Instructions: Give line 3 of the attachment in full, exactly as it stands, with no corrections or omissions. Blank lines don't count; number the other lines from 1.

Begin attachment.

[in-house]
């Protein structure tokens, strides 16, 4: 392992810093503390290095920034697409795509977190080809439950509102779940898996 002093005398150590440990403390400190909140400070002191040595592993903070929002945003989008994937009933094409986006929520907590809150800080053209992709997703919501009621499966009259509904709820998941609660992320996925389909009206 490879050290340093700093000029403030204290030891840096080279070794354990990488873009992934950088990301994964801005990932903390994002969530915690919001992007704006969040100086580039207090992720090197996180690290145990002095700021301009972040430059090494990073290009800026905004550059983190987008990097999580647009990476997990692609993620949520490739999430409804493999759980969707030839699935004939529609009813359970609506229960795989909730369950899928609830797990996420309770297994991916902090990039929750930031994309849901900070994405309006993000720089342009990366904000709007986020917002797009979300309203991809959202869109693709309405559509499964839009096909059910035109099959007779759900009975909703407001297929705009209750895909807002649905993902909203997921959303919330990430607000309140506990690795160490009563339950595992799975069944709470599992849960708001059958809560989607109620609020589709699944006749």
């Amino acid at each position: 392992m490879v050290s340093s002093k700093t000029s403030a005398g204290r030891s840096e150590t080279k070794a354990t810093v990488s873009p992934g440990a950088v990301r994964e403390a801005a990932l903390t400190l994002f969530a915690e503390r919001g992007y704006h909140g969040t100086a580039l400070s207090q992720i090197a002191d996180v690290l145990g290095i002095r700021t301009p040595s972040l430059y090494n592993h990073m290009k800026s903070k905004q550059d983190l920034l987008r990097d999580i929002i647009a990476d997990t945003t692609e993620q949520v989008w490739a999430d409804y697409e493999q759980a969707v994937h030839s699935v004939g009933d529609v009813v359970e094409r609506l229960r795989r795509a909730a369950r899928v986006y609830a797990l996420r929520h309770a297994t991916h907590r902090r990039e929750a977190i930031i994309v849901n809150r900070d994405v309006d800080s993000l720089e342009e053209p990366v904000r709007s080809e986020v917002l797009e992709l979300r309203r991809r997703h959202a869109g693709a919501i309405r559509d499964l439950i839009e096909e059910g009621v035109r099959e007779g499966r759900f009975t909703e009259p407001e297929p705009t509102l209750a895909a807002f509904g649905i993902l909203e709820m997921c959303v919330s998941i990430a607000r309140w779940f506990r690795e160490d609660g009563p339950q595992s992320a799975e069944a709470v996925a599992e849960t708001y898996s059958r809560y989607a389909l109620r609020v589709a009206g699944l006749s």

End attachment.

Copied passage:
């Amino acid at each position: 392992m490879v050290s340093s002093k700093t000029s403030a005398g204290r030891s840096e150590t080279k070794a354990t810093v990488s873009p992934g440990a950088v990301r994964e403390a801005a990932l903390t400190l994002f969530a915690e503390r919001g992007y704006h909140g969040t100086a580039l400070s207090q992720i090197a002191d996180v690290l145990g290095i002095r700021t301009p040595s972040l430059y090494n592993h990073m290009k800026s903070k905004q550059d983190l920034l987008r990097d999580i929002i647009a990476d997990t945003t692609e993620q949520v989008w490739a999430d409804y697409e493999q759980a969707v994937h030839s699935v004939g009933d529609v009813v359970e094409r609506l229960r795989r795509a909730a369950r899928v986006y609830a797990l996420r929520h309770a297994t991916h907590r902090r990039e929750a977190i930031i994309v849901n809150r900070d994405v309006d800080s993000l720089e342009e053209p990366v904000r709007s080809e986020v917002l797009e992709l979300r309203r991809r997703h959202a869109g693709a919501i309405r559509d499964l439950i839009e096909e059910g009621v035109r099959e007779g499966r759900f009975t909703e009259p407001e297929p705009t509102l209750a895909a807002f509904g649905i993902l909203e709820m997921c959303v919330s998941i990430a607000r309140w779940f506990r690795e160490d609660g009563p339950q595992s992320a799975e069944a709470v996925a599992e849960t708001y898996s059958r809560y989607a389909l109620r609020v589709a009206g699944l006749s």